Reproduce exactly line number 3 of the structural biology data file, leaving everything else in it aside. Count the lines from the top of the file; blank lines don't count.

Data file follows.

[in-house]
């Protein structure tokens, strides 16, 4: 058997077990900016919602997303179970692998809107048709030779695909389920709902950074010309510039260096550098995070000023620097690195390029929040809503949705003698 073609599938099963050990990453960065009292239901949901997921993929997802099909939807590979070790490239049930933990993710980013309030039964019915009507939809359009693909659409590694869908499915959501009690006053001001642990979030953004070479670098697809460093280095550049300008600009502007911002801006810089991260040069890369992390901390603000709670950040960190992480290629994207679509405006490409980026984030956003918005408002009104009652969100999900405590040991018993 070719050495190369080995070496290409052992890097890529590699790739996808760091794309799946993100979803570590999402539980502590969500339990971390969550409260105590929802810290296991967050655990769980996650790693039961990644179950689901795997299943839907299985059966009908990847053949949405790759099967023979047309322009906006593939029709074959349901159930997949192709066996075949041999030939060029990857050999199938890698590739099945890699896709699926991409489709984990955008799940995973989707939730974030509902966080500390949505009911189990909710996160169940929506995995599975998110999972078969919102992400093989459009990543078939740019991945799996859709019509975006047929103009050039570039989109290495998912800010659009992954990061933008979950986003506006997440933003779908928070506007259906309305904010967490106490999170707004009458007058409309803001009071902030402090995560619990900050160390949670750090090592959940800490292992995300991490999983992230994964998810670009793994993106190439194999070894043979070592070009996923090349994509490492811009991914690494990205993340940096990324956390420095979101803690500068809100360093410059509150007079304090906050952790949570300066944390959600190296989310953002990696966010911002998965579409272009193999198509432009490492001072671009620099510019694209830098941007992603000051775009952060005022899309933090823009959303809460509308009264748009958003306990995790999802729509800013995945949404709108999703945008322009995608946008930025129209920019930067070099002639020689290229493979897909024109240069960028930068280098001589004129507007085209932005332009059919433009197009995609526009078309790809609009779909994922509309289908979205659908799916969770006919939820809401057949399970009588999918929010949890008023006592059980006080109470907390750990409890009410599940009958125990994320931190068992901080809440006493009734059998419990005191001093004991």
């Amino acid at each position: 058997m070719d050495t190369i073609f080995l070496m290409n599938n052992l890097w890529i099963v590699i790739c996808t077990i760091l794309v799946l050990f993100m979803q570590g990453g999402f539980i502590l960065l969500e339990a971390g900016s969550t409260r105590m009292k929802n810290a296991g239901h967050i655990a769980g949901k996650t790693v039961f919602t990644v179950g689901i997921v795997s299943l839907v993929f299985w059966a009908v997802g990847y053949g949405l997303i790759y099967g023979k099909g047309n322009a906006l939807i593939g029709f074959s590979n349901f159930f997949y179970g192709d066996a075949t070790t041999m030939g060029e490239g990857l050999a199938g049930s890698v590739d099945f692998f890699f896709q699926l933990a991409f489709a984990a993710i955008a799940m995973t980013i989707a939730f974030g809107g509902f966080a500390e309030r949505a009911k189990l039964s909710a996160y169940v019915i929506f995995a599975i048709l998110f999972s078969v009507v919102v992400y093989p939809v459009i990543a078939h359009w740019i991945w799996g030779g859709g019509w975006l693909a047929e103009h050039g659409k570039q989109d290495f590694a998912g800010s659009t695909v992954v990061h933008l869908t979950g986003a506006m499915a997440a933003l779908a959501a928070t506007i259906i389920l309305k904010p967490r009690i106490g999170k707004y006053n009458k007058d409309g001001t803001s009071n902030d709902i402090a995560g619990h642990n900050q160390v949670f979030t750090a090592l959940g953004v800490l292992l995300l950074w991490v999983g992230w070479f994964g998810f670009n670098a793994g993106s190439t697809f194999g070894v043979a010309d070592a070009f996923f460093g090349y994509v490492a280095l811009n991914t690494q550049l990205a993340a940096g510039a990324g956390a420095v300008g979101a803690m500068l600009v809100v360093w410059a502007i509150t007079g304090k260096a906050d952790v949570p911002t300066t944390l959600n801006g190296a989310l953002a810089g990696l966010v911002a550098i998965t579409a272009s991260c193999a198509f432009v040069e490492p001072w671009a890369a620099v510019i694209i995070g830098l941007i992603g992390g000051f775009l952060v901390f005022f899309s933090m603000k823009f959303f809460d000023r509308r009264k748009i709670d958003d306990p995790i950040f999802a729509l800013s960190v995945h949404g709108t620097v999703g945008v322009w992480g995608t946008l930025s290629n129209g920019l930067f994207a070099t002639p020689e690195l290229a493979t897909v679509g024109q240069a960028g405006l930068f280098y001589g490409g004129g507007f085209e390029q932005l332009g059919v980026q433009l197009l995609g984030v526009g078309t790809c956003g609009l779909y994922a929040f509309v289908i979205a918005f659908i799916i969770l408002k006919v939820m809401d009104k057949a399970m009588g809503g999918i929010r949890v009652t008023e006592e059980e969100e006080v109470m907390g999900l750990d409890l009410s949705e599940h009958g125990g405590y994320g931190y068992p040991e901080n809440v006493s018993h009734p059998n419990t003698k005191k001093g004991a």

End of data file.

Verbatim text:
């Amino acid at each position: 058997m070719d050495t190369i073609f080995l070496m290409n599938n052992l890097w890529i099963v590699i790739c996808t077990i760091l794309v799946l050990f993100m979803q570590g990453g999402f539980i502590l960065l969500e339990a971390g900016s969550t409260r105590m009292k929802n810290a296991g239901h967050i655990a769980g949901k996650t790693v039961f919602t990644v179950g689901i997921v795997s299943l839907v993929f299985w059966a009908v997802g990847y053949g949405l997303i790759y099967g023979k099909g047309n322009a906006l939807i593939g029709f074959s590979n349901f159930f997949y179970g192709d066996a075949t070790t041999m030939g060029e490239g990857l050999a199938g049930s890698v590739d099945f692998f890699f896709q699926l933990a991409f489709a984990a993710i955008a799940m995973t980013i989707a939730f974030g809107g509902f966080a500390e309030r949505a009911k189990l039964s909710a996160y169940v019915i929506f995995a599975i048709l998110f999972s078969v009507v919102v992400y093989p939809v459009i990543a078939h359009w740019i991945w799996g030779g859709g019509w975006l693909a047929e103009h050039g659409k570039q989109d290495f590694a998912g800010s659009t695909v992954v990061h933008l869908t979950g986003a506006m499915a997440a933003l779908a959501a928070t506007i259906i389920l309305k904010p967490r009690i106490g999170k707004y006053n009458k007058d409309g001001t803001s009071n902030d709902i402090a995560g619990h642990n900050q160390v949670f979030t750090a090592l959940g953004v800490l292992l995300l950074w991490v999983g992230w070479f994964g998810f670009n670098a793994g993106s190439t697809f194999g070894v043979a010309d070592a070009f996923f460093g090349y994509v490492a280095l811009n991914t690494q550049l990205a993340a940096g510039a990324g956390a420095v300008g979101a803690m500068l600009v809100v360093w410059a502007i509150t007079g304090k260096a906050d952790v949570p911002t300066t944390l959600n801006g190296a989310l953002a810089g990696l966010v911002a550098i998965t579409a272009s991260c193999a198509f432009v040069e490492p001072w671009a890369a620099v510019i694209i995070g830098l941007i992603g992390g000051f775009l952060v901390f005022f899309s933090m603000k823009f959303f809460d000023r509308r009264k748009i709670d958003d306990p995790i950040f999802a729509l800013s960190v995945h949404g709108t620097v999703g945008v322009w992480g995608t946008l930025s290629n129209g920019l930067f994207a070099t002639p020689e690195l290229a493979t897909v679509g024109q240069a960028g405006l930068f280098y001589g490409g004129g507007f085209e390029q932005l332009g059919v980026q433009l197009l995609g984030v526009g078309t790809c956003g609009l779909y994922a929040f509309v289908i979205a918005f659908i799916i969770l408002k006919v939820m809401d009104k057949a399970m009588g809503g999918i929010r949890v009652t008023e006592e059980e969100e006080v109470m907390g999900l750990d409890l009410s949705e599940h009958g125990g405590y994320g931190y068992p040991e901080n809440v006493s018993h009734p059998n419990t003698k005191k001093g004991a």